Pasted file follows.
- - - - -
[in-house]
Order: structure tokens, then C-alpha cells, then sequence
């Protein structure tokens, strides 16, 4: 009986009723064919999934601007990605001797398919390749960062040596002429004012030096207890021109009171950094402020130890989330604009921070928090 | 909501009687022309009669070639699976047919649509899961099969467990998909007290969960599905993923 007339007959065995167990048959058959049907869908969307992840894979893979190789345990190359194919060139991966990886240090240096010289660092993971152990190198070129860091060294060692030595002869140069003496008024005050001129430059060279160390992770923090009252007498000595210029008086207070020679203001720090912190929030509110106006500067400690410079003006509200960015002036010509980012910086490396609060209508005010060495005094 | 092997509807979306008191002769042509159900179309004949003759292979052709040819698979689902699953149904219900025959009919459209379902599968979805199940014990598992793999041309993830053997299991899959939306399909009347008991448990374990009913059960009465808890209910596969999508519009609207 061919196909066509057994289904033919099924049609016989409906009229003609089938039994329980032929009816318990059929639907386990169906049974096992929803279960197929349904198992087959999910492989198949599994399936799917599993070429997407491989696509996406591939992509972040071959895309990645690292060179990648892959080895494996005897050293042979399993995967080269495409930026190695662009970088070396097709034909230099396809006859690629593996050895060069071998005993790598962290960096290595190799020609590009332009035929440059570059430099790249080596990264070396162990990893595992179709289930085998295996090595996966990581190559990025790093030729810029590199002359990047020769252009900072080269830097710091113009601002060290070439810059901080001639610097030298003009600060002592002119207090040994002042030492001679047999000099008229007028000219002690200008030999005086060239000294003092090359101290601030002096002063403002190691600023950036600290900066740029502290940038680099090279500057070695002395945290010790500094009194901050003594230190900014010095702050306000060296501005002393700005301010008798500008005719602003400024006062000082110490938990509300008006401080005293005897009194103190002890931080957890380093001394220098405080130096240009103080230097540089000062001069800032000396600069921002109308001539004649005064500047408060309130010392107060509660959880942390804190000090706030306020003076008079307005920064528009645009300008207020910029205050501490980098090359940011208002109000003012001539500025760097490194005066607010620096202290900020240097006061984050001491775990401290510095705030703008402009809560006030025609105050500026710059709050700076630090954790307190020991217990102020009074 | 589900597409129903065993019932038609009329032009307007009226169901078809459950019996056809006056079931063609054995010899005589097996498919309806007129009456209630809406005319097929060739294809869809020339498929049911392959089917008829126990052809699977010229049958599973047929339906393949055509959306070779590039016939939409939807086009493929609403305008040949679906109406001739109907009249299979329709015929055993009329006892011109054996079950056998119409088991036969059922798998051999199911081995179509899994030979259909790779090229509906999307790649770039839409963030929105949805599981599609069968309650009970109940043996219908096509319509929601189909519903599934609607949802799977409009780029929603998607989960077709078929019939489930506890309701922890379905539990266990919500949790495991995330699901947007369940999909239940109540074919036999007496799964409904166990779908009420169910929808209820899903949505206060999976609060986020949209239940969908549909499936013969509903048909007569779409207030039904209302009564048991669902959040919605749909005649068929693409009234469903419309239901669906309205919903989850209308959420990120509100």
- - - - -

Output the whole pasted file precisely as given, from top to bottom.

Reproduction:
[in-house]
Order: structure tokens, then C-alpha cells, then sequence
């Protein structure tokens, strides 16, 4: 009986009723064919999934601007990605001797398919390749960062040596002429004012030096207890021109009171950094402020130890989330604009921070928090 | 909501009687022309009669070639699976047919649509899961099969467990998909007290969960599905993923 007339007959065995167990048959058959049907869908969307992840894979893979190789345990190359194919060139991966990886240090240096010289660092993971152990190198070129860091060294060692030595002869140069003496008024005050001129430059060279160390992770923090009252007498000595210029008086207070020679203001720090912190929030509110106006500067400690410079003006509200960015002036010509980012910086490396609060209508005010060495005094 | 092997509807979306008191002769042509159900179309004949003759292979052709040819698979689902699953149904219900025959009919459209379902599968979805199940014990598992793999041309993830053997299991899959939306399909009347008991448990374990009913059960009465808890209910596969999508519009609207 061919196909066509057994289904033919099924049609016989409906009229003609089938039994329980032929009816318990059929639907386990169906049974096992929803279960197929349904198992087959999910492989198949599994399936799917599993070429997407491989696509996406591939992509972040071959895309990645690292060179990648892959080895494996005897050293042979399993995967080269495409930026190695662009970088070396097709034909230099396809006859690629593996050895060069071998005993790598962290960096290595190799020609590009332009035929440059570059430099790249080596990264070396162990990893595992179709289930085998295996090595996966990581190559990025790093030729810029590199002359990047020769252009900072080269830097710091113009601002060290070439810059901080001639610097030298003009600060002592002119207090040994002042030492001679047999000099008229007028000219002690200008030999005086060239000294003092090359101290601030002096002063403002190691600023950036600290900066740029502290940038680099090279500057070695002395945290010790500094009194901050003594230190900014010095702050306000060296501005002393700005301010008798500008005719602003400024006062000082110490938990509300008006401080005293005897009194103190002890931080957890380093001394220098405080130096240009103080230097540089000062001069800032000396600069921002109308001539004649005064500047408060309130010392107060509660959880942390804190000090706030306020003076008079307005920064528009645009300008207020910029205050501490980098090359940011208002109000003012001539500025760097490194005066607010620096202290900020240097006061984050001491775990401290510095705030703008402009809560006030025609105050500026710059709050700076630090954790307190020991217990102020009074 | 589900597409129903065993019932038609009329032009307007009226169901078809459950019996056809006056079931063609054995010899005589097996498919309806007129009456209630809406005319097929060739294809869809020339498929049911392959089917008829126990052809699977010229049958599973047929339906393949055509959306070779590039016939939409939807086009493929609403305008040949679906109406001739109907009249299979329709015929055993009329006892011109054996079950056998119409088991036969059922798998051999199911081995179509899994030979259909790779090229509906999307790649770039839409963030929105949805599981599609069968309650009970109940043996219908096509319509929601189909519903599934609607949802799977409009780029929603998607989960077709078929019939489930506890309701922890379905539990266990919500949790495991995330699901947007369940999909239940109540074919036999007496799964409904166990779908009420169910929808209820899903949505206060999976609060986020949209239940969908549909499936013969509903048909007569779409207030039904209302009564048991669902959040919605749909005649068929693409009234469903419309239901669906309205919903989850209308959420990120509100």